Many thanks for looking after our baby Hayden in Hospital and he will be seeing you again around 6 weeks. A question about swaddling, Hayden really likes to be swaddled, he will be 1 month old tomorrow. How long should we continue to swaddle him? I have read about some concerns after 1 month with interfering with mobility and development? What is your advice?
- The swaddled position reminds them of how they were in the womb, the arms across the chest, bent at the elbow; and the legs flexed at the hips and knee, with the knees slightly splayed.
- All babies have a ‘startle reflex’ during the first 3 months. If the baby’s head drops backwards, extending the neck, their body thinks that they may be falling, so the arms involuntarily fling out and make grasping movements in the air. It really upsets them. Swaddling the arms suppresses the reflex.
There are, however, a few precautions that should be taken when swaddling your baby:
- Very important is that the baby should sleep on his back. We know that all babies should be put down ‘back to sleep’ anyway, but it is even more important if they are swaddled, as their limb movement and ability to wriggle around, to keep their airway clear, is restricted by the wrap.
- For the same reason it is important to make sure you’re your baby cannot wriggle free of the swaddling cloth and get it over his face, which might restrict his breathing. Also make sure that there are no other sheets, wraps or bumpers in the cot which might do the same thing.
- Still on the subject of breathing, it is important to make sure that the swaddle is not too tight around the baby’s chest. It should be snug but you should be easily able to get a couple of fingers between the baby’s chest and the wrap.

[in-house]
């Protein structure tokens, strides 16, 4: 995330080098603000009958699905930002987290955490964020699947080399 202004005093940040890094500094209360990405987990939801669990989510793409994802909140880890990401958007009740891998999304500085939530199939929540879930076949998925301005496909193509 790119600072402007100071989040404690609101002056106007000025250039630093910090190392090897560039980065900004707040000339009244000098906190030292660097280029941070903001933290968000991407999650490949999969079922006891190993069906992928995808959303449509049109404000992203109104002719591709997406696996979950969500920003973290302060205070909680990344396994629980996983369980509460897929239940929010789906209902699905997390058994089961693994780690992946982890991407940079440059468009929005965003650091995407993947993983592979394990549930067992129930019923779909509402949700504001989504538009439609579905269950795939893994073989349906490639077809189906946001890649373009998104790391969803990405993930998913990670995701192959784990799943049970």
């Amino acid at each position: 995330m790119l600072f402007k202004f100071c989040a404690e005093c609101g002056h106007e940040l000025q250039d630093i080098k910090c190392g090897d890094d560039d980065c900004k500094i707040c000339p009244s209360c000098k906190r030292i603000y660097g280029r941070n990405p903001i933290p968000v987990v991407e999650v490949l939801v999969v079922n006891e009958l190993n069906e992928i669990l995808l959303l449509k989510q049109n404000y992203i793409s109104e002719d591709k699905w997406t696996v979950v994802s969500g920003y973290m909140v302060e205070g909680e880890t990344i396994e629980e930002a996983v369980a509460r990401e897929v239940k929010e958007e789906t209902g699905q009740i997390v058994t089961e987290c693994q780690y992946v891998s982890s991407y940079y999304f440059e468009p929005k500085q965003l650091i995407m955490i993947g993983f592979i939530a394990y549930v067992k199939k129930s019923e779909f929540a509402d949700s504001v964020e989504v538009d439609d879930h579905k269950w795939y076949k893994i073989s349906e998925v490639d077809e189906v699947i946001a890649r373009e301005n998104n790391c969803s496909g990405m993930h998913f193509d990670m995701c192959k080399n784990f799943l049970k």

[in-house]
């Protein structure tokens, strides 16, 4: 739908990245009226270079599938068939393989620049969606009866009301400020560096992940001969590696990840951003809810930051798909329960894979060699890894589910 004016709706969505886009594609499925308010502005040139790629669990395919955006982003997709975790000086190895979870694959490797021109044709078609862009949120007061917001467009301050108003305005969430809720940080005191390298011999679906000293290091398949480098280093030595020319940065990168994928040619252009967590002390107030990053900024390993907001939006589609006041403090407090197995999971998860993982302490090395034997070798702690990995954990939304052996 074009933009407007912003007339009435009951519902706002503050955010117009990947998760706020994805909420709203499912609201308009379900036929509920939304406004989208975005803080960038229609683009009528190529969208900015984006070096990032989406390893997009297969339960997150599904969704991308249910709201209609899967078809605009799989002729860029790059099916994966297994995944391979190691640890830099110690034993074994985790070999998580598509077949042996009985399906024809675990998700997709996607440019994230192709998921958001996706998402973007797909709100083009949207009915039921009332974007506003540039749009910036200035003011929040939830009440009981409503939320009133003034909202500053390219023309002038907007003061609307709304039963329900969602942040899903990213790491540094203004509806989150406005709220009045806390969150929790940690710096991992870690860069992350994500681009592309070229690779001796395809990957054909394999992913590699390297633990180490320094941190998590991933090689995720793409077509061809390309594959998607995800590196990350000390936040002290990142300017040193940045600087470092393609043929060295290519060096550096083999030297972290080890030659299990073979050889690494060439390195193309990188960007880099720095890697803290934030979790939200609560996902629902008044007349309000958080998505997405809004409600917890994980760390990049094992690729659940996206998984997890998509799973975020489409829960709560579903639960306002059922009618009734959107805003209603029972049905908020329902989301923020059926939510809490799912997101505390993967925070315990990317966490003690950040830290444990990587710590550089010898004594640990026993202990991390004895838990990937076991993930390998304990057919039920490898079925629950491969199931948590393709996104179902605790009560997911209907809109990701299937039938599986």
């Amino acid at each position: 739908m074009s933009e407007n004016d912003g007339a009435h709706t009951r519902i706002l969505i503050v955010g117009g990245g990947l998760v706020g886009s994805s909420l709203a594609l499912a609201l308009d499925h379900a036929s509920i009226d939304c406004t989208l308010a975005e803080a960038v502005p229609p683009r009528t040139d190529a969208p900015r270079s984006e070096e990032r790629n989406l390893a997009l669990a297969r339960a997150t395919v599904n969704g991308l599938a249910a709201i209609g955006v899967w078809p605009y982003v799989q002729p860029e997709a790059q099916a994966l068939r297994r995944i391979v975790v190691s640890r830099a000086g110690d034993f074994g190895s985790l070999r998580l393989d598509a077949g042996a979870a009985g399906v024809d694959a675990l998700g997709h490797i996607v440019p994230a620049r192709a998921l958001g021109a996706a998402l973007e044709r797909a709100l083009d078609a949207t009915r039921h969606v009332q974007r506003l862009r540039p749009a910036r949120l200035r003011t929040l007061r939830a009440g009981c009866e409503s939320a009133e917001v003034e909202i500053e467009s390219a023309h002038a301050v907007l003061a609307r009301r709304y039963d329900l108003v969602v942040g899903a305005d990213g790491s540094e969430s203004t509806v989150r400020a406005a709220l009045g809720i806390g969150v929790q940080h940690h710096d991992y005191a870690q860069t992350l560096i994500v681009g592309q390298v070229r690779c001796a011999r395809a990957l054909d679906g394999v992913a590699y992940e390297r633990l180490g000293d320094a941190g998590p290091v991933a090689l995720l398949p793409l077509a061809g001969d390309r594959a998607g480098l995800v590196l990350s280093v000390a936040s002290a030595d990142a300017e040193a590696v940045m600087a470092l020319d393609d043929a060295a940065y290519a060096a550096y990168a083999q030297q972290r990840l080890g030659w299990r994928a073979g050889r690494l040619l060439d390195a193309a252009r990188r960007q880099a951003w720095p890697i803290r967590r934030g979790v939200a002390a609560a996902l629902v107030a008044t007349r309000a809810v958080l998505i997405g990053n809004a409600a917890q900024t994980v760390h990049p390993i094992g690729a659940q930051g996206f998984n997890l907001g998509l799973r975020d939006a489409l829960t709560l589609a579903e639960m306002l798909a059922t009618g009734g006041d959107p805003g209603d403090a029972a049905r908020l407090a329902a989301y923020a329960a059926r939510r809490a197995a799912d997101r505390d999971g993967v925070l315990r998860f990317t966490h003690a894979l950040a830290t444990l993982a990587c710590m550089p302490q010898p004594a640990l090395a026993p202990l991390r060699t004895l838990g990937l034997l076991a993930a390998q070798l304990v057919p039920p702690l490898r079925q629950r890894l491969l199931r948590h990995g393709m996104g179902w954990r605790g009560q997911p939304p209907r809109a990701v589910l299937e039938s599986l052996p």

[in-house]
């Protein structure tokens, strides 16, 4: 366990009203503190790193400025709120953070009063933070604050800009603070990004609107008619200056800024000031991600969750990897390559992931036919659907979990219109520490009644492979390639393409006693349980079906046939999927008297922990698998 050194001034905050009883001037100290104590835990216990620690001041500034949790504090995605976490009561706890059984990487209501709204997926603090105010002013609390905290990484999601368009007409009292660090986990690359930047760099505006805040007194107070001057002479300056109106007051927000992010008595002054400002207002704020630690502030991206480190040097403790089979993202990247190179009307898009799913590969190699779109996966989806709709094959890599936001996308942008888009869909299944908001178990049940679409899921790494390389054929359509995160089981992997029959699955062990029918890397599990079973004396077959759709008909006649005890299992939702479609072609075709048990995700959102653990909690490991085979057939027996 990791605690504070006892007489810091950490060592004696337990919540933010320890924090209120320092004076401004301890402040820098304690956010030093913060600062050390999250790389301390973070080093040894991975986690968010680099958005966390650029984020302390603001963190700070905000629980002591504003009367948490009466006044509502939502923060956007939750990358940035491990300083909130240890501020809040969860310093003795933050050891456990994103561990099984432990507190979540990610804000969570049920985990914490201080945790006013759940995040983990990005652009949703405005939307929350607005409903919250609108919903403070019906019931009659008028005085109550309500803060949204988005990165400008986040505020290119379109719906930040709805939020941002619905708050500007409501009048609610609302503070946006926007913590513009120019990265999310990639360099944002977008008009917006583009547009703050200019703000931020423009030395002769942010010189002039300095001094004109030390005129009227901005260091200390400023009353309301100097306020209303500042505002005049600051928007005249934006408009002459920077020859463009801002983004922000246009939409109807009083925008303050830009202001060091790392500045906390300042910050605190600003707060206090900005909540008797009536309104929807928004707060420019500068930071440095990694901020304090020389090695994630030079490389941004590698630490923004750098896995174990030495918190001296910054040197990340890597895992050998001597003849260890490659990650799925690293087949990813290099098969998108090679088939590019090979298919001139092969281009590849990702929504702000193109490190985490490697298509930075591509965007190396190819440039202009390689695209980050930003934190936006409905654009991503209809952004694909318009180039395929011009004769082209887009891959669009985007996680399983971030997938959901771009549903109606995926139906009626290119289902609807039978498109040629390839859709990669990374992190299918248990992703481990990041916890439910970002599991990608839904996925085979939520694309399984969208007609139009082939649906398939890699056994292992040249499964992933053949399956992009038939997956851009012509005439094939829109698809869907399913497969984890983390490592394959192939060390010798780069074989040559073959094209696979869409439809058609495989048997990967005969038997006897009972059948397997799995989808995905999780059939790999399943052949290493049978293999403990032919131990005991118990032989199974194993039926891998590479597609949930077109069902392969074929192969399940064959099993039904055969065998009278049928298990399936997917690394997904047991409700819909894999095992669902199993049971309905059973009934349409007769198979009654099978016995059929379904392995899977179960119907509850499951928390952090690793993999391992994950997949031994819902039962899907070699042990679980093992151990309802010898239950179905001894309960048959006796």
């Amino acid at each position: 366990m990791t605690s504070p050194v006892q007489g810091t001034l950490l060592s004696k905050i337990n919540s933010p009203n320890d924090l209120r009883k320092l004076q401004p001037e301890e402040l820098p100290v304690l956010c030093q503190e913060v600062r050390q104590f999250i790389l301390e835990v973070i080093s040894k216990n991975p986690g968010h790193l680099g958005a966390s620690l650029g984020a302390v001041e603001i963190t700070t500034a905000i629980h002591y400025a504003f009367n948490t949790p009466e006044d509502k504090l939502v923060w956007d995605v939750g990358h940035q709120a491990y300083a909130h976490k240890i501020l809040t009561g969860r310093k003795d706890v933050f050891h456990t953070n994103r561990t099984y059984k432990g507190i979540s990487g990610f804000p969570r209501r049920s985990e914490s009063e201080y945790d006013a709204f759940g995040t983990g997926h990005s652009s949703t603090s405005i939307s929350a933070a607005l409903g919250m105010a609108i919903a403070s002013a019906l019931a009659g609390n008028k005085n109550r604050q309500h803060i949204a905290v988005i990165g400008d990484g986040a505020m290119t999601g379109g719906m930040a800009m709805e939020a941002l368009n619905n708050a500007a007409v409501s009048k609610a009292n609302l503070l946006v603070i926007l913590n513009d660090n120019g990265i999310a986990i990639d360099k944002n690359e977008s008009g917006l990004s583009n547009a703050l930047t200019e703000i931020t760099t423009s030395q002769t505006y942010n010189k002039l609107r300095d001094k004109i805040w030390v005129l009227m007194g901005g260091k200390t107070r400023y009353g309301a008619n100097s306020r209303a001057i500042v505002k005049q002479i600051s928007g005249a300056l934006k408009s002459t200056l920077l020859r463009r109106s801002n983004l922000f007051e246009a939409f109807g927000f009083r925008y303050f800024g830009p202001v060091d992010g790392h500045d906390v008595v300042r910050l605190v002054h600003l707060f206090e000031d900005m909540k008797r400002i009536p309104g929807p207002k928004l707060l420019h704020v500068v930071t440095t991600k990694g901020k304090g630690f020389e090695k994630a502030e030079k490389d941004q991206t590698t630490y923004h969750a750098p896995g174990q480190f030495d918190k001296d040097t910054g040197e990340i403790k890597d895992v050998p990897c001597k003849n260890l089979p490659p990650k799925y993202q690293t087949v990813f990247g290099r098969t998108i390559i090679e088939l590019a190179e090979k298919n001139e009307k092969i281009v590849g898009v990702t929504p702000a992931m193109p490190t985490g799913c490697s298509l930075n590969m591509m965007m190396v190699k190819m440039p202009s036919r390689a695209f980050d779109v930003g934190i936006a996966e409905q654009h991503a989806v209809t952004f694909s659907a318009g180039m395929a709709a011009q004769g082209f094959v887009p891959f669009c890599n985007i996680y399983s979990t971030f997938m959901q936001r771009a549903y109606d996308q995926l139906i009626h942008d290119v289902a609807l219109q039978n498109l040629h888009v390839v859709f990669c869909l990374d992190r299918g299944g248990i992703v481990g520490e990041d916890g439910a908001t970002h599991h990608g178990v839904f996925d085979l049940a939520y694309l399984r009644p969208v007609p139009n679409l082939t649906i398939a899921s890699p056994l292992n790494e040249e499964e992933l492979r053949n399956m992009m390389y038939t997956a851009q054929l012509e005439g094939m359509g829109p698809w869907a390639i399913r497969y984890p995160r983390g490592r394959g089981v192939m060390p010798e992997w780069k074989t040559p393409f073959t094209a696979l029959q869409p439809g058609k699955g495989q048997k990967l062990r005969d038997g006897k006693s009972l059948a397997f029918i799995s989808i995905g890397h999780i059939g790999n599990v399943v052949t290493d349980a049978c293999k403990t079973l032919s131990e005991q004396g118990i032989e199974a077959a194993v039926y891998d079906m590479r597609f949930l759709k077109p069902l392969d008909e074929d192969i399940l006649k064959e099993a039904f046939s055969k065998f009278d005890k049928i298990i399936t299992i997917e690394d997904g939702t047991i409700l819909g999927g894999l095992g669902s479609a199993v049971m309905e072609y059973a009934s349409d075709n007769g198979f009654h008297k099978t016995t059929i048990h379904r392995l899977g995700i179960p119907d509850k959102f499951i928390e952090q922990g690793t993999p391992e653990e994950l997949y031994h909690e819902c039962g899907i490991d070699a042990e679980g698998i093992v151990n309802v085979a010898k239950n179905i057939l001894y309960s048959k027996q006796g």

- It is important to make sure that your snuggled up baby doesn’t get too hot, so keep the room at a moderate temperature and do not use too heavy a wrap in warmer weather.
- Now the worry about the hips and swaddling. It is also very important to be sure that the legs have some freedom of movement, with the hips flexed and the knees slightly splayed. This position helps in the development of the hip joints. Over the first year or so, as a result of the pressure exerted by the ball of the head of the femur (or leg bone) the socket deepens to form a nice stable joint. Strapping the legs straight out over months can cause ‘hip dysplasia’ in which the socket is too shallow – a serious orthopaedic problem.
- After the age of 2 months babies get more mobile and are a little more able to free themselves from their wrap (which might possibly cover their face). Some can also roll over into the prone (front facing down) position. It is well known that sleeping in the prone position increases the baby’s likelihood of SIDS/SUDI and this is even more so if the baby is also swaddled. So after this age, review whether swaddling is necessary for your baby, and, if it is, increase your vigilance and attention to your technique.
There has been a recent controversy in the news regarding the safety of swaddling. On consideration, the danger was seen to be predominantly in childcare centres where older babies were cared for in large groups, with less intense supervision than with the parents. These babies were sometimes put on their fronts to sleep, and had busy carers who may have swaddled too tightly. Also swaddling a larger, mobile baby who has never been swaddled before, was found to be at increased their risk, for the reasons outlined above.
Swaddling in the home, especially using the professional swaddlers (such as the one from Ergobaby), is a safe and very useful technique which can give you a baby, who is calmer, and sleeps longer.